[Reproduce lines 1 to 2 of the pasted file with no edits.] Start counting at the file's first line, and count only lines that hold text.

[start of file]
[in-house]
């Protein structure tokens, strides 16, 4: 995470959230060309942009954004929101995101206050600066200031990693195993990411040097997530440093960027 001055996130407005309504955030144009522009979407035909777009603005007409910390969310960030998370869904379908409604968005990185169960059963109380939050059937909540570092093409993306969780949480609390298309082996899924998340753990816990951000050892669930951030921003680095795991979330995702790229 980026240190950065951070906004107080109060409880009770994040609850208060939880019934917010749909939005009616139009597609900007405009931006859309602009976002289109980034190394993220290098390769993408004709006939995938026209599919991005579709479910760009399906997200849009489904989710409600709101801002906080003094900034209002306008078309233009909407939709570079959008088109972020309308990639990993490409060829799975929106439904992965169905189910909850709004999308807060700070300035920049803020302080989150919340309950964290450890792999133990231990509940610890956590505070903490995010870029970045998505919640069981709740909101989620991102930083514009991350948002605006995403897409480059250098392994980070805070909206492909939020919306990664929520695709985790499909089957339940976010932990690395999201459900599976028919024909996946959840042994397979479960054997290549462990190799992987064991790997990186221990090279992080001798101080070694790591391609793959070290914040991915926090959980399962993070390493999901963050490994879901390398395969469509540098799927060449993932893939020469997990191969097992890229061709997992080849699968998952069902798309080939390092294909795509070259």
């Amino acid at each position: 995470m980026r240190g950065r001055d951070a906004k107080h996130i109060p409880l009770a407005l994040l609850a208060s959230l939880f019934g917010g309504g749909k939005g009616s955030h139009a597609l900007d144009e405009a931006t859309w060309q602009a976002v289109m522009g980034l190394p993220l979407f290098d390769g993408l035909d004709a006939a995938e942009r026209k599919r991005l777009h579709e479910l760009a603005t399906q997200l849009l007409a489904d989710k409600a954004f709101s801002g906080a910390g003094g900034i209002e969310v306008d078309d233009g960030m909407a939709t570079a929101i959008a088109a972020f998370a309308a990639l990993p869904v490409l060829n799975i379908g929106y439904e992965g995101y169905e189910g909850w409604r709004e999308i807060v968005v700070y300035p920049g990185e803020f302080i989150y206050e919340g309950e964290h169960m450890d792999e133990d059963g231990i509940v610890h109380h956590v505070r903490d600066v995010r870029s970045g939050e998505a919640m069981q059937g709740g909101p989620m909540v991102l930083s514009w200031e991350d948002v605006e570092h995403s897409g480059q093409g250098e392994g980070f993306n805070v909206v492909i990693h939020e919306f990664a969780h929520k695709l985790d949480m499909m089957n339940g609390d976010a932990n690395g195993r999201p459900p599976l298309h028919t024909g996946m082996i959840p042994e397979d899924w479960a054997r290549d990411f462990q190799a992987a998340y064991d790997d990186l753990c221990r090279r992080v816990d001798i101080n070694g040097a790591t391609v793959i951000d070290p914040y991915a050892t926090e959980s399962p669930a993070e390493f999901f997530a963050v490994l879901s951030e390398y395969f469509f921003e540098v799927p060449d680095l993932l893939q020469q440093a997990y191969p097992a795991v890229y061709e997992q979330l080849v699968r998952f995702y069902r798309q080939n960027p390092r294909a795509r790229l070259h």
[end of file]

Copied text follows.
[in-house]
């Protein structure tokens, strides 16, 4: 995470959230060309942009954004929101995101206050600066200031990693195993990411040097997530440093960027 001055996130407005309504955030144009522009979407035909777009603005007409910390969310960030998370869904379908409604968005990185169960059963109380939050059937909540570092093409993306969780949480609390298309082996899924998340753990816990951000050892669930951030921003680095795991979330995702790229 980026240190950065951070906004107080109060409880009770994040609850208060939880019934917010749909939005009616139009597609900007405009931006859309602009976002289109980034190394993220290098390769993408004709006939995938026209599919991005579709479910760009399906997200849009489904989710409600709101801002906080003094900034209002306008078309233009909407939709570079959008088109972020309308990639990993490409060829799975929106439904992965169905189910909850709004999308807060700070300035920049803020302080989150919340309950964290450890792999133990231990509940610890956590505070903490995010870029970045998505919640069981709740909101989620991102930083514009991350948002605006995403897409480059250098392994980070805070909206492909939020919306990664929520695709985790499909089957339940976010932990690395999201459900599976028919024909996946959840042994397979479960054997290549462990190799992987064991790997990186221990090279992080001798101080070694790591391609793959070290914040991915926090959980399962993070390493999901963050490994879901390398395969469509540098799927060449993932893939020469997990191969097992890229061709997992080849699968998952069902798309080939390092294909795509070259």